Why the rules for advertising broadband speeds need revisiting

Some lucky broadband customers get the maximum speed their ‘up to’ broadband package promises while others struggle to get enough oomph to complete routine tasks online.

At the moment the UK Advertising Standards Authority allows broadband providers to advertise a download speed if it’s available to just 10% of customers (which could mean 90% of their customers never get that speed) and that applies in Jersey and Guernsey as well. We think that the current ASA rules are misleading.

CICRA has seen a move by some operators to discontinue slower speeds. But this has left some customers feeling that they are being forced to pay more for higher speeds that they may never get. It’s true that not everyone’s connection is the same and there are a variety of reasons why some households will always struggle to get the ‘up to’ advertised speeds. CICRA’s own recent study (see here) suggests copper connections can be less consistent than fibre with speeds that slow down depending on length and quality of your connection to the exchange. Fibre optic cables are more consistent but are not universally available. The proliferation of wireless devices also impacts on speeds.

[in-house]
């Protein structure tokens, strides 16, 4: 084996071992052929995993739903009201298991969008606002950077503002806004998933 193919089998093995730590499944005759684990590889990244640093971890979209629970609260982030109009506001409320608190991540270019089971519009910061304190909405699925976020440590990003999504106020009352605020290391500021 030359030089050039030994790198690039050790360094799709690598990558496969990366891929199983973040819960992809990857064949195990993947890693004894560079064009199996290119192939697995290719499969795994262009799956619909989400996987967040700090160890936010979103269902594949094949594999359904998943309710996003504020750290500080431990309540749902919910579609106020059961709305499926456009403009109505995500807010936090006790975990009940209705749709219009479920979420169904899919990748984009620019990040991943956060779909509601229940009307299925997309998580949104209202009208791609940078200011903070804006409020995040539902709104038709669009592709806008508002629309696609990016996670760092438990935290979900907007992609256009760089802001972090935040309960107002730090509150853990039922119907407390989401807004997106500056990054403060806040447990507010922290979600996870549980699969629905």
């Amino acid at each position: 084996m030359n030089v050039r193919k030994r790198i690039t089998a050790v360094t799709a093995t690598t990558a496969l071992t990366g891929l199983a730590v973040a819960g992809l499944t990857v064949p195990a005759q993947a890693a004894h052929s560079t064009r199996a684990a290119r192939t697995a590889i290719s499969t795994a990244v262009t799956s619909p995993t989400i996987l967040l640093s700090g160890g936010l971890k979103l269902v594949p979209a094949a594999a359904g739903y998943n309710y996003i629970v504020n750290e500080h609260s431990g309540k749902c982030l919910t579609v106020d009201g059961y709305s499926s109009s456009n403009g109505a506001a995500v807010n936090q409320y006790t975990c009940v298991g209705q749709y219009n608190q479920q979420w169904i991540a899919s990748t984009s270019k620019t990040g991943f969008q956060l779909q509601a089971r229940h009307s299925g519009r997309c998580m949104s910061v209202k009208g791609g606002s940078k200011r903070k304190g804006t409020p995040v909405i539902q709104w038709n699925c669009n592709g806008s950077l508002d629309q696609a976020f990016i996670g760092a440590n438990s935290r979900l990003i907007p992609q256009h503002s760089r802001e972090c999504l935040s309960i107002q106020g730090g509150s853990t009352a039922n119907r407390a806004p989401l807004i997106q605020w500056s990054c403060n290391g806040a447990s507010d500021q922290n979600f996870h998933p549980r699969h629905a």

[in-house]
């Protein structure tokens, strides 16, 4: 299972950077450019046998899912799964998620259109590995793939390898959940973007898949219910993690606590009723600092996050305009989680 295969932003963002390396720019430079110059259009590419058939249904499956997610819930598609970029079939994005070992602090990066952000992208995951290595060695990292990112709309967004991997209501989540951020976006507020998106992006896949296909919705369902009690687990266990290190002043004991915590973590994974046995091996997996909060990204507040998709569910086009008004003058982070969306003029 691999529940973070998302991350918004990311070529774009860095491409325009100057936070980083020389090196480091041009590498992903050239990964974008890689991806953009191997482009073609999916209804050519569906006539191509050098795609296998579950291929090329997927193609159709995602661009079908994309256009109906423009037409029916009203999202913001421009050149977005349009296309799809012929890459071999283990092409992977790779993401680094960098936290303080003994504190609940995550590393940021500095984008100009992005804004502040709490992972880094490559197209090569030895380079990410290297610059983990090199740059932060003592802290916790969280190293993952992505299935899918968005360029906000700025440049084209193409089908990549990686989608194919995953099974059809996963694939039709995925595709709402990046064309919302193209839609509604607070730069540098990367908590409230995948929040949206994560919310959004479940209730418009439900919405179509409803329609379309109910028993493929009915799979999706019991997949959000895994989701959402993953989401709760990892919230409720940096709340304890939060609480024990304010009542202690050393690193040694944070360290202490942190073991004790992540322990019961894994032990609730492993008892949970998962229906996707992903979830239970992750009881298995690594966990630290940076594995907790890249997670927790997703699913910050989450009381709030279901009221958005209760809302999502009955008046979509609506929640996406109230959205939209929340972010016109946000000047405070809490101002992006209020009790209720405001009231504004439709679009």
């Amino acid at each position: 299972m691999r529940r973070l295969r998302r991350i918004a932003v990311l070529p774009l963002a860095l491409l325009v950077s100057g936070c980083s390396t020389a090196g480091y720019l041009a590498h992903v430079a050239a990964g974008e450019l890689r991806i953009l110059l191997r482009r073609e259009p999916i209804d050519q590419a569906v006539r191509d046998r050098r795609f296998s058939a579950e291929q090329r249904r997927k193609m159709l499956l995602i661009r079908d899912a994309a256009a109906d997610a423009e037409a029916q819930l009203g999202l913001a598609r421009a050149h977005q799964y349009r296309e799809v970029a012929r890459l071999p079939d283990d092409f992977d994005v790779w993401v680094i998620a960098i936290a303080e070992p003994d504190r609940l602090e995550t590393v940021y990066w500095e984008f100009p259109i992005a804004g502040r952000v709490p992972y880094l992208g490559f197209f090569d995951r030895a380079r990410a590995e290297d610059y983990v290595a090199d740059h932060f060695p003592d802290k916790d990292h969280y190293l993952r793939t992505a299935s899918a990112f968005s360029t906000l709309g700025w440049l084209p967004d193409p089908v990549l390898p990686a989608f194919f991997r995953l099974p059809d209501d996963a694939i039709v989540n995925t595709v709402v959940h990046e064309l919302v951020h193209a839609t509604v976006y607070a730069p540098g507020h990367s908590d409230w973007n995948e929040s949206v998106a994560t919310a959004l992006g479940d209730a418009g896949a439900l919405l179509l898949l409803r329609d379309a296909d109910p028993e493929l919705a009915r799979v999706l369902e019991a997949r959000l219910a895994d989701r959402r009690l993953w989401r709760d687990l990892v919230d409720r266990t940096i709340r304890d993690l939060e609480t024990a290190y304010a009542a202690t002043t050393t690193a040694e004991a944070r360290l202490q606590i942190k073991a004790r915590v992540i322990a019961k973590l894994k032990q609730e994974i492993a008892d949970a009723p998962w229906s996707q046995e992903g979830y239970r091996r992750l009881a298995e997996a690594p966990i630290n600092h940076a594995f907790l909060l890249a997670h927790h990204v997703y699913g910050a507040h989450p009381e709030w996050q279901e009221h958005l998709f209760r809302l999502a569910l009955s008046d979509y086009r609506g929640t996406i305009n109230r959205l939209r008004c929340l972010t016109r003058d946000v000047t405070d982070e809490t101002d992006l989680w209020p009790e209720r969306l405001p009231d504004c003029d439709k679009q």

Which? the UK consumer association has been campaigning against “hopelessly lax broadband-speed advertising regulations” for years and recently it seems the ASA is sitting up and taking notice. The ASA is going to conduct research over the summer into broadband speeds and expects to publish results in the autumn. CICRA will be keeping a close eye on the conclusion; we’re hopeful that the ASA will change the rules so that they are fairer for consumers, give a clearer idea of what they can expect and are easier to understand.





Louise Read


Broadband telecoms